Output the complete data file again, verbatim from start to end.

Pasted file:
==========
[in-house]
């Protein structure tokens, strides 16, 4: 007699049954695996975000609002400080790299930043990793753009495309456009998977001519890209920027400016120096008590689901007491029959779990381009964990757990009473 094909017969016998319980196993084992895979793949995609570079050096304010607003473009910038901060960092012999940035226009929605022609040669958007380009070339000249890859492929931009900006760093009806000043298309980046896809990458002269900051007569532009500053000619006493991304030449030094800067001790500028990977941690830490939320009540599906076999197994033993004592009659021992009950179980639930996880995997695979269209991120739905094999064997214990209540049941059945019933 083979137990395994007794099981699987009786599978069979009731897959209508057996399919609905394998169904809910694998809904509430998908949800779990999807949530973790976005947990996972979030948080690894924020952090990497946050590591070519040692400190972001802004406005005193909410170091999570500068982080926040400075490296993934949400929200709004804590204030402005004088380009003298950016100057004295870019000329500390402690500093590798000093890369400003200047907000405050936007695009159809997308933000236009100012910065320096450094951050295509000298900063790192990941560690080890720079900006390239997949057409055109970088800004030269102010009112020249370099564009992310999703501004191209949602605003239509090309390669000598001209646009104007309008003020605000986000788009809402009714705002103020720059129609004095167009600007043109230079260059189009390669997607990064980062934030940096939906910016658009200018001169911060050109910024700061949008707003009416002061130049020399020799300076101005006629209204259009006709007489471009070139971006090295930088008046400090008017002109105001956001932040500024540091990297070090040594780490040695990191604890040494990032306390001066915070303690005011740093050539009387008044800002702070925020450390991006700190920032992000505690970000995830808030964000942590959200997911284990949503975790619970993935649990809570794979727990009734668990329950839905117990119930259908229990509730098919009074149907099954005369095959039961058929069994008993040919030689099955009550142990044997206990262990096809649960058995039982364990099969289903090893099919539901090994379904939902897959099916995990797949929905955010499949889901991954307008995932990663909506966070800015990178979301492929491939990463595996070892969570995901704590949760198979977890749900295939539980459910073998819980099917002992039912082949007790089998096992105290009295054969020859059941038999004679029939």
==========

[in-house]
């Protein structure tokens, strides 16, 4: 007699049954695996975000609002400080790299930043990793753009495309456009998977001519890209920027400016120096008590689901007491029959779990381009964990757990009473 094909017969016998319980196993084992895979793949995609570079050096304010607003473009910038901060960092012999940035226009929605022609040669958007380009070339000249890859492929931009900006760093009806000043298309980046896809990458002269900051007569532009500053000619006493991304030449030094800067001790500028990977941690830490939320009540599906076999197994033993004592009659021992009950179980639930996880995997695979269209991120739905094999064997214990209540049941059945019933 083979137990395994007794099981699987009786599978069979009731897959209508057996399919609905394998169904809910694998809904509430998908949800779990999807949530973790976005947990996972979030948080690894924020952090990497946050590591070519040692400190972001802004406005005193909410170091999570500068982080926040400075490296993934949400929200709004804590204030402005004088380009003298950016100057004295870019000329500390402690500093590798000093890369400003200047907000405050936007695009159809997308933000236009100012910065320096450094951050295509000298900063790192990941560690080890720079900006390239997949057409055109970088800004030269102010009112020249370099564009992310999703501004191209949602605003239509090309390669000598001209646009104007309008003020605000986000788009809402009714705002103020720059129609004095167009600007043109230079260059189009390669997607990064980062934030940096939906910016658009200018001169911060050109910024700061949008707003009416002061130049020399020799300076101005006629209204259009006709007489471009070139971006090295930088008046400090008017002109105001956001932040500024540091990297070090040594780490040695990191604890040494990032306390001066915070303690005011740093050539009387008044800002702070925020450390991006700190920032992000505690970000995830808030964000942590959200997911284990949503975790619970993935649990809570794979727990009734668990329950839905117990119930259908229990509730098919009074149907099954005369095959039961058929069994008993040919030689099955009550142990044997206990262990096809649960058995039982364990099969289903090893099919539901090994379904939902897959099916995990797949929905955010499949889901991954307008995932990663909506966070800015990178979301492929491939990463595996070892969570995901704590949760198979977890749900295939539980459910073998819980099917002992039912082949007790089998096992105290009295054969020859059941038999004679029939």